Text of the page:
Having identified and listed the exotic disease threats, the next step is to assess the seriousness of the threat of entry of each disease to the country and the routes and mechanisms by which the disease may enter. Relevant questions to be answered for FMD include the following:
What is the current geographic distribution and incidence of FMD, including that of its serotypes, around the world?
Is the distribution fairly static or has there been a recent history of spread to new countries, regions or continents (for example the international spread of the Pan-Asia strain of type O during the period 1990-2001)?
Have any new antigenic subtypes emerged that may threaten even countries that routinely vaccinate against the disease?
How close is the disease? What is the status of neighbouring countries, not only in respect to the known presence of FMD, but also the level of confidence in their veterinary services to be able to detect and control outbreaks of the disease?
If FMD is present in neighbouring countries, where are the nearest outbreaks to shared borders?
Are there any feral or wildlife animal populations in the country that are susceptible to FMD and that may introduce the disease (e.g. through natural migrations) and/or act as a reservoir for the disease?
Is there a past history of introduction of FMD to the country? Is it possible that it is still present in undetected endemic pockets of infection in domestic, feral or wild ruminant animals and pigs?
How is the disease likely to be spread in the country? What would be the relative roles of live animals and their movements; fomites; meat or other animal products; animal genetic material; windborne spread, etc. in transmitting the aetiological agent?
Are there significant imports of potential risk animal species, meat products or other materials for FMD? Do they come from endemic regions? Do quarantine import protocols conform to OIE standards? How secure are import quarantine procedures?
How secure are barrier and border import controls/quarantine procedures to prevent unlawful entry of risk materials for FMD?
Is swill feeding of pigs a common practice in the country? Are there adequate safeguards to make this practice safe?
Are there smuggling, unofficial livestock movements, transhumance or nomadism practices that would constitute a risk for the entry of FMD? In particular, is there political instability/civil unrest in neighbouring countries that might result in major movements of people and movement or abandonment of livestock?
Where are infected animals likely to cross the border and where are the main livestock trading routes from these areas?
The next step is to evaluate how serious the socio-economic consequences might be if the disease occurs. There are a number of questions to be answered:
Is the disease likely to become established in the country? Are there susceptible livestock host populations?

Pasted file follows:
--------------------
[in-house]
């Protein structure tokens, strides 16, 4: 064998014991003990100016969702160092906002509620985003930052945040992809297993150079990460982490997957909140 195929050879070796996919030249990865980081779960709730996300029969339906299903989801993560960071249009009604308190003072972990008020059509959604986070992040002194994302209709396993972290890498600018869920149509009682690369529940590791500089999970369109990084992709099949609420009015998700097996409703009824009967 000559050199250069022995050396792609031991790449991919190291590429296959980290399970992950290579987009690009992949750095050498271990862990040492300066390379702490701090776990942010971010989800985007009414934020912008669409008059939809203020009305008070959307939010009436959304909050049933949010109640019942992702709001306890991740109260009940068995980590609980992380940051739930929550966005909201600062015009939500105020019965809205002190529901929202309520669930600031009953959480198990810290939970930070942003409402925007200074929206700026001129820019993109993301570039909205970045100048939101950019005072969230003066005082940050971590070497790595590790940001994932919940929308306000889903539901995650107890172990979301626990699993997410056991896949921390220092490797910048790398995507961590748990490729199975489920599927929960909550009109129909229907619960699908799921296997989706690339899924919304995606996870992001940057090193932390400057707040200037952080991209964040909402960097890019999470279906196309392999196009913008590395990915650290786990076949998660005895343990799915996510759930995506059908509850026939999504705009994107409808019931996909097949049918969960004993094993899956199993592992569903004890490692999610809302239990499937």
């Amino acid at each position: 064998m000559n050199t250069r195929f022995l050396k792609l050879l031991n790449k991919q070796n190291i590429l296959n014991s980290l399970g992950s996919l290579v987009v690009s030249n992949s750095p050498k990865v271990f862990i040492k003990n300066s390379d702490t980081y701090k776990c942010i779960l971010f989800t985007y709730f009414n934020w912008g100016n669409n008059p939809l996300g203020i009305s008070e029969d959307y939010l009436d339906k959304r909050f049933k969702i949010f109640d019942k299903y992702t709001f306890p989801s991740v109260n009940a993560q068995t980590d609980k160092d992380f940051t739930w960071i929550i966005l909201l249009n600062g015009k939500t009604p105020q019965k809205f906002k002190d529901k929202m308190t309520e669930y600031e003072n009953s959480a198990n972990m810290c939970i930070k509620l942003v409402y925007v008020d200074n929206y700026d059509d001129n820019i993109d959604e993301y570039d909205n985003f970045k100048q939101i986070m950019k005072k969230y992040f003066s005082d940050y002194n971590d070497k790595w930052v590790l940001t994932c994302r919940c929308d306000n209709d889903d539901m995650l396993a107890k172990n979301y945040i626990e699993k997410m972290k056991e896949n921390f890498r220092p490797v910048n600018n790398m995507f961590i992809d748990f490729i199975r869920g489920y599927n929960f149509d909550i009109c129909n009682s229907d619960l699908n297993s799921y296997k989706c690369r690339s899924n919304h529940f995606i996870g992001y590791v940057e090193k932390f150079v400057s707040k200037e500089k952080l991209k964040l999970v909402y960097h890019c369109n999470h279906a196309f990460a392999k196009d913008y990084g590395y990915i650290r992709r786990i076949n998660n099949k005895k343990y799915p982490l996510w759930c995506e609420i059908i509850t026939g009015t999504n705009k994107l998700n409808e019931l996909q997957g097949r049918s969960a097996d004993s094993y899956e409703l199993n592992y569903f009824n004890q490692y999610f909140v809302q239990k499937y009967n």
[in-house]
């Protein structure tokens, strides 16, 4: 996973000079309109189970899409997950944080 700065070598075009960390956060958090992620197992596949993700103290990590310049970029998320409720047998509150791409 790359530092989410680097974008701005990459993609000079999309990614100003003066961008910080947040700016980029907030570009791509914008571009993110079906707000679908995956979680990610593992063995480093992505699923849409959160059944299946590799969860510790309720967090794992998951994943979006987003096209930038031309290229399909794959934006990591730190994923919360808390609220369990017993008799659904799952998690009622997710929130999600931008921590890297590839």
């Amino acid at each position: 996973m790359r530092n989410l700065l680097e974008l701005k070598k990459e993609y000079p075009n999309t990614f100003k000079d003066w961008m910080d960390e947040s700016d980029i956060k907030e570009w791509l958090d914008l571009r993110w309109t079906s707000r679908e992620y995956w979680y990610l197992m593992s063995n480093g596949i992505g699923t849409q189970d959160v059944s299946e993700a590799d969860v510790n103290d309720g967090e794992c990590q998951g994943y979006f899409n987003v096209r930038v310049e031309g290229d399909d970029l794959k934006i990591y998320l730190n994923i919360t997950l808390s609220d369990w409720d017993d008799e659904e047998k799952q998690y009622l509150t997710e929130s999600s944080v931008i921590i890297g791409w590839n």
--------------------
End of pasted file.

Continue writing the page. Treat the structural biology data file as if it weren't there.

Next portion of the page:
Is the disease likely to become established in feral animal or wildlife populations?
Will it be difficult to recognize the disease quickly in different parts of the country?
How big are the populations of cattle, pigs, sheep and goats in the country? What are the livestock management and trading systems? How important are those livestock industries to the national economy? What is their importance in satisfying nutritional (food security) and other community needs?
How are these livestock industries structured within the country? Are there large commercial and/or intensive production industries or do they consist of smallholder/village production or extensive pastoral systems? Is production concentrated in just a few areas of the country?
How serious will the production losses be from the disease? Will food security be threatened? What will be the socioeconomic consequences?
Is there an actual or potential export trade in livestock or livestock products? If so, how important is this export trade for the national economy? What would be the likely reaction of importing countries if FMD were found in the country? What would be the socio-economic consequences, both at a local and national level, of the loss of export trade for an extended period?
What are the likely consequences on internal trade in livestock and livestock products?
Are there populations of cattle, water buffaloes, pigs, sheep or goats that are poorly controlled and allowed to roam freely or are feral, and that may constitute reservoirs of FMD infection that are difficult to control?
How difficult and costly will the disease be to control and eradicate? Can it be eradicated? All resources including both direct and indirect costs should be considered.
Are there likely to be adequate trained human resources and physical and financial resources available to mount an effective response against an incursion of the disease?
By addressing these questions and issues it will be possible to build up a risk profile for FMD, uncover weaknesses and make judgements on the magnitude of the risk presented by the disease in qualitative, if not quantitative, terms. Most important, it will be possible to get an idea of how FMD ranks in relation to other high-priority risk diseases, and what resources need to be devoted to preparedness for FMD in comparison with other diseases. Possible pressure points for entry of the disease can be ascertained, showing where preventive and disease surveillance activities need to be strengthened. Finally, it should indicate whether the veterinary services and contingency planning need to be strengthened to cope with FMD.
It should be recognized that many risk factors will vary over time, which is one of the many critical reasons why this manual needs to be periodically reviewed.
The type of risk assessment described will help to:
determine where FMD ranks in the priority list of serious disease threats for the country and what level of resources should be devoted to preparing for it in comparison with other diseases;
determine how and where quarantine protocols and procedures need to be strengthened;
determine how laboratory diagnostic capabilities need to be strengthened;
plan training courses for veterinary staff and farmer awareness and publicity campaigns;
determine how and where active disease surveillance needs to be strengthened;
plan disease response strategies.
 Risk assessment can also be
conducted with zones or regions of a country that have different animal health
status. The principles are generally the same and require very fine knowledge of
one's animal health status, marketing infrastructure, transportation and